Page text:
A dry, but atypical biography and American history lesson, Jimmy Carter: Rock & Roll President looks at a former world leader and current humanitarian who’s more influential than his unjustly maligned reputation suggests. While numerous other documentaries – most notably Jonathan Demme’s Man from Plains – have looked at the life, times, and policies of the 39th American President both fondly and critically, filmmaker Mary Wharton uses Jimmy Carter: Rock & Roll President to primarily highlight the ways its subject forever changed the link between pop culture and politics. Across the past several decades, celebrities getting involved with presidential campaigns has become part of the norm in America, but Carter was the first to fully recognize the power music has over everyday people.
Although he wasn’t embraced whole-heartedly by his fellow Democrats, former peanut farmer Jimmy Carter seemed like just the kind of person America needed as a leader following the Vietnam and scandal plagued Nixon and Ford years. A rare example of a southern and progressive Democrat, the proud Georgian was a radical thinker who valued peaceful resolution and equality over military escalation and further division. Carter’s platform, laid back personality, and love of many varied types of music endeared him to numerous high profile rock stars. The Allman Brothers Band, Bob Dylan, and Willie Nelson all became some of the president’s closest confidants, with many others also willing to make campaign and fundraising appearances on behalf of the Carter administration. While his links to rock and roll royalty undoubtedly earned him respect among younger voters, it also raised numerous questions among his vocal critics and detractors.
The perception of Jimmy Carter’s administration was once tarnished; not because he wasn’t responsible for sweeping changes to American foreign policy, but rather as a result of being in the wrong place at the right time. Economic stresses, cultural shifts, and his adherence to ending the Iran hostage crisis as peacefully as possible led to Carter only being elected to a single term in office. In the span of four years, America went from wanting a soft spoken diplomat in office to electing a matinee idol who spoke loudly and carried a big stick. (I guess, in that respect, not too much has changed in America.) While Jimmy Carter: Rock & Roll President balances the positives and negatives of its subject’s time in office, Wharton (who has worked previously on many musical minded documentaries) finds the filmmaker most interested in the “soft culture” tactics that brought him to the dance in the first place.
Jimmy Carter: Rock & Roll President is a profile of a savvy politician who boosted his appeal amongst the American people by using his passions to create an advantage. Carter was a music aficionado since he was a young boy, memorizing the words to every song in his church’s hymnal. Carter amassed a great deal of knowledge about rock, pop, blues, classical, jazz, and country music that often surprised many outside his inner circle. He’d form strong friendships with the likes of Gregg Allman, Jimmy Buffet, and Hunter S. Thompson, and in the process gain social endorsements from some of the country’s foremost entertainers and pop culture pundits. Carter, perhaps more than any other president before or since, understood the importance people placed in music. One could go as far as to say that Carter found a way to insert himself into the soundtrack of people’s lives.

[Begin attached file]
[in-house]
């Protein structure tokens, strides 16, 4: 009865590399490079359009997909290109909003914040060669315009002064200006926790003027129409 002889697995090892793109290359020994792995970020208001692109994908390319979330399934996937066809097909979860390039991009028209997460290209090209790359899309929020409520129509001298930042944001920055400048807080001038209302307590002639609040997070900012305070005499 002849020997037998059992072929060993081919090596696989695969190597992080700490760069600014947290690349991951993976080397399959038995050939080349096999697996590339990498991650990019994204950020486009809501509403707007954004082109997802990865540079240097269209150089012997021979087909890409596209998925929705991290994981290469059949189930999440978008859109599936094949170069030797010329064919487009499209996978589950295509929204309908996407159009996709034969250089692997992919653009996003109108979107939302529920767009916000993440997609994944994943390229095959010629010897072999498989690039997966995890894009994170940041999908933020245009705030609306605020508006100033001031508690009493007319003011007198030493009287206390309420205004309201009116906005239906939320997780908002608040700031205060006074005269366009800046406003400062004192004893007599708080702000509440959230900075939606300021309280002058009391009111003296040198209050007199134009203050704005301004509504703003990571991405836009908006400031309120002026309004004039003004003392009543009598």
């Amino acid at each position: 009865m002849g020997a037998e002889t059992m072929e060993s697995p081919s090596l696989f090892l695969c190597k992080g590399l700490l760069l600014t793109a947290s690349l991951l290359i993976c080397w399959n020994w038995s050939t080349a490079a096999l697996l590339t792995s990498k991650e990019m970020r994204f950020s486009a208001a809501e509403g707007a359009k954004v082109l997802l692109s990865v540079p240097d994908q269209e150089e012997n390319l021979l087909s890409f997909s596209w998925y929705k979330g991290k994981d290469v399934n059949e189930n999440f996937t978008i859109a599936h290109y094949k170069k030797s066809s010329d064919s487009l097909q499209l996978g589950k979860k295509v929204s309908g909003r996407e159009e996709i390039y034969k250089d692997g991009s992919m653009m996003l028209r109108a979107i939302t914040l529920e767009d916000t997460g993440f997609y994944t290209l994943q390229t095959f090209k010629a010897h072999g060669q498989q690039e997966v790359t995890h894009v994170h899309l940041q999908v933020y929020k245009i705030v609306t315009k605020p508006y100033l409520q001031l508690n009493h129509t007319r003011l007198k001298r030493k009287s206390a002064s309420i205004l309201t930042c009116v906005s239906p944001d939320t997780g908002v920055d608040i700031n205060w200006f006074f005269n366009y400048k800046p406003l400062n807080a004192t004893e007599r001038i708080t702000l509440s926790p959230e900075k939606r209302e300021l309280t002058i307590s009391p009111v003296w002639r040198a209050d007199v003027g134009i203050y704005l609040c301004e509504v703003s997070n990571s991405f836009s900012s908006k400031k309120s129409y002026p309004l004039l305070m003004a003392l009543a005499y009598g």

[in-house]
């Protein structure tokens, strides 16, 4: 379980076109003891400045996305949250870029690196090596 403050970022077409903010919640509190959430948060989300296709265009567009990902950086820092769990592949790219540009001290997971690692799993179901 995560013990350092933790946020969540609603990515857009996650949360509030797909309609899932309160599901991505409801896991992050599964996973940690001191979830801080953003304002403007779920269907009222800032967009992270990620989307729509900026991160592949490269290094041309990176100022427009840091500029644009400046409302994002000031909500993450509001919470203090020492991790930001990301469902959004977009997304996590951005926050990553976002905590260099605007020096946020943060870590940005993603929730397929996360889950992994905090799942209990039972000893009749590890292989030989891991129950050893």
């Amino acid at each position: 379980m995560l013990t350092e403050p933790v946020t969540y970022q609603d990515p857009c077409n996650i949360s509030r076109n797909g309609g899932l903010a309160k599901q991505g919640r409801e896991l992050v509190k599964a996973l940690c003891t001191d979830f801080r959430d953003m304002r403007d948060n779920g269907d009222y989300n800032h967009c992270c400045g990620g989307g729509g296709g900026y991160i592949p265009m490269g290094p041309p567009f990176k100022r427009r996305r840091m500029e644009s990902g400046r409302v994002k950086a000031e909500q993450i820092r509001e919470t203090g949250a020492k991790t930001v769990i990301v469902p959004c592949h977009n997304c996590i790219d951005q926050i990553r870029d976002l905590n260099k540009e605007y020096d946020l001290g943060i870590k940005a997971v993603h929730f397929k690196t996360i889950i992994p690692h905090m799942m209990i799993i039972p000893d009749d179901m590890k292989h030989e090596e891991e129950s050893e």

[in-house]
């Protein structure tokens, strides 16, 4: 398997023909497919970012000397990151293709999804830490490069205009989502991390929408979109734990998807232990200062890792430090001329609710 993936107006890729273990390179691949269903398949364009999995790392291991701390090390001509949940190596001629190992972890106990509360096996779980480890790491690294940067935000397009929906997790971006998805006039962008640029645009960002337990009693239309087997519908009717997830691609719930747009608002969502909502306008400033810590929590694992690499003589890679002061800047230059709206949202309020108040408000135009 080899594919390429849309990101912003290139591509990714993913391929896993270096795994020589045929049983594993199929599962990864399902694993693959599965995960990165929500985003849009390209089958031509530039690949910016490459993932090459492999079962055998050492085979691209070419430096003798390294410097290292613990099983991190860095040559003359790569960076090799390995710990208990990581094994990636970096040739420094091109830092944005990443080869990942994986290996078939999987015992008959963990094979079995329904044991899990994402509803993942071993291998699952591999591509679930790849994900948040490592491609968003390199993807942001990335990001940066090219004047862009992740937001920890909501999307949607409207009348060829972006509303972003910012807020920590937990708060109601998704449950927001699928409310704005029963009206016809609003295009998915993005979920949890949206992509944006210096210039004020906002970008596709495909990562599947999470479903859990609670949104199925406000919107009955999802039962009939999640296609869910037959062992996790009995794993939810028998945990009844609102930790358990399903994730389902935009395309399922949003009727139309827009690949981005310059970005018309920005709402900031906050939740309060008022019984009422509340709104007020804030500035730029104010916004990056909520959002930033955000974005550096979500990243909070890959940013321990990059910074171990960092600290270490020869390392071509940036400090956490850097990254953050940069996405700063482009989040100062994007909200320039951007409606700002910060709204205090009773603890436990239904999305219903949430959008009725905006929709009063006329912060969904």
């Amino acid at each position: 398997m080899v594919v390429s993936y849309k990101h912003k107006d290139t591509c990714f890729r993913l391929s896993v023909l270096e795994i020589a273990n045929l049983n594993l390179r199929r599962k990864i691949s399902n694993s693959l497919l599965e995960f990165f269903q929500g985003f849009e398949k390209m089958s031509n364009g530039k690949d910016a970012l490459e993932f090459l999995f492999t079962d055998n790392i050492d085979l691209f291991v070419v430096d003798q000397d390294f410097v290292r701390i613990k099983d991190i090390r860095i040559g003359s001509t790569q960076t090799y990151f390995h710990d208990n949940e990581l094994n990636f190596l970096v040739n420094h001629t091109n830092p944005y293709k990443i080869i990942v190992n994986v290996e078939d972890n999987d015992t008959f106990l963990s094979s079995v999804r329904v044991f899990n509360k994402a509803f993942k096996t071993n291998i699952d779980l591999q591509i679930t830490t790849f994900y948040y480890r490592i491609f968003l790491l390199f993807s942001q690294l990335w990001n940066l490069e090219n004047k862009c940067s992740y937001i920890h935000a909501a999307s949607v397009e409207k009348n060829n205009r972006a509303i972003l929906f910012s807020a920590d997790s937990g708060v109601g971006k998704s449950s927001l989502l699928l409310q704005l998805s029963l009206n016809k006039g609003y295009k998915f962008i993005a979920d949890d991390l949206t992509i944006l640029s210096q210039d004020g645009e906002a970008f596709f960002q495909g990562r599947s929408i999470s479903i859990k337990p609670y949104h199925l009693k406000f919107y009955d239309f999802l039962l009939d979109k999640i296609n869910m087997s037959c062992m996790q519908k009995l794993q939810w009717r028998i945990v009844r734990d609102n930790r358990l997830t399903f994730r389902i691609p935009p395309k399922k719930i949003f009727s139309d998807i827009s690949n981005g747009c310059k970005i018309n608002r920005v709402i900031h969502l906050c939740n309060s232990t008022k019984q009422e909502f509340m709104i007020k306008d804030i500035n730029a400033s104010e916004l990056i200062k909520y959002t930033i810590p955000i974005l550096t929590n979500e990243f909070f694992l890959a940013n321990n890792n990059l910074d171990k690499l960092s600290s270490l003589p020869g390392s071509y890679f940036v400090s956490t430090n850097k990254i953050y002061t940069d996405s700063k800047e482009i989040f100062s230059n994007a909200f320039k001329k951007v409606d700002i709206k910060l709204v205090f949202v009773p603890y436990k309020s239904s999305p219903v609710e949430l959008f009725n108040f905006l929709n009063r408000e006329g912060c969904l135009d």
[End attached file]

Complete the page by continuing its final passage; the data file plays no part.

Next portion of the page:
Wharton sits down with Carter at great length to talk about his presidency and love of music, while bringing in a number of high profile talking heads to elaborate on the impact the film’s subject had on political culture. Garth Brooks, Trisha Yearwood, Bono, Willie Nelson, and Bob Dylan all share anecdotes that speak to Carter’s humility and passion for music (including an unusual rock and roll rivalry with fellow democrat Jerry Brown), but Nile Rodgers and Gregg Allman offer the most enlightening interviews here. Rodgers comes across – much like Carter – as a one-person repository of musical history and theory, while Allman speaks lovingly and gratefully about Carter’s ability to refrain from judging rockstars for their drug use and various other indiscretions. None of Wharton’s interview subjects are openly critical throughout Jimmy Carter: Rock & Roll President, but they do a decent job of filling in some of the finer details of the documentary.
But when it comes time to discuss its subject’s political downfall, Jimmy Carter: Rock & Roll President falls into a familiar, uninspired recitation of facts, virtually abandoning most of what Wharton’s title suggests. While all of that detail is necessary to understand how Carter has been one of American history’s most overlooked footnotes, it makes Wharton’s film as dry as her subject. Carter, despite his rolodex of famous people and his current rebirth as one of the country’s foremost philanthropists, isn’t an exciting person to be around or talk about.
In hindsight, time has been kind to Carter’s legacy, but Wharton’s film can’t quite decide whether or not his use of star power in campaigning was a success or a misfire on the whole. The rock and roll stuff is interesting and compelling, especially when viewed through the lens of American politics, where the rich and famous have seemingly bottomless sway. Jimmy Carter: Rock & Roll President would’ve worked better, however, if there was a clearer focus on either the anecdotes or the hard and fast history. Still, as an encapsulation of the Carter administration, it works.
Jimmy Carter: Rock & Roll President will be available to screen online in Canada via virtual cinemas to benefit local theatres and via Hot Docs’ streaming platform starting on Thursday, October 29, 2020.
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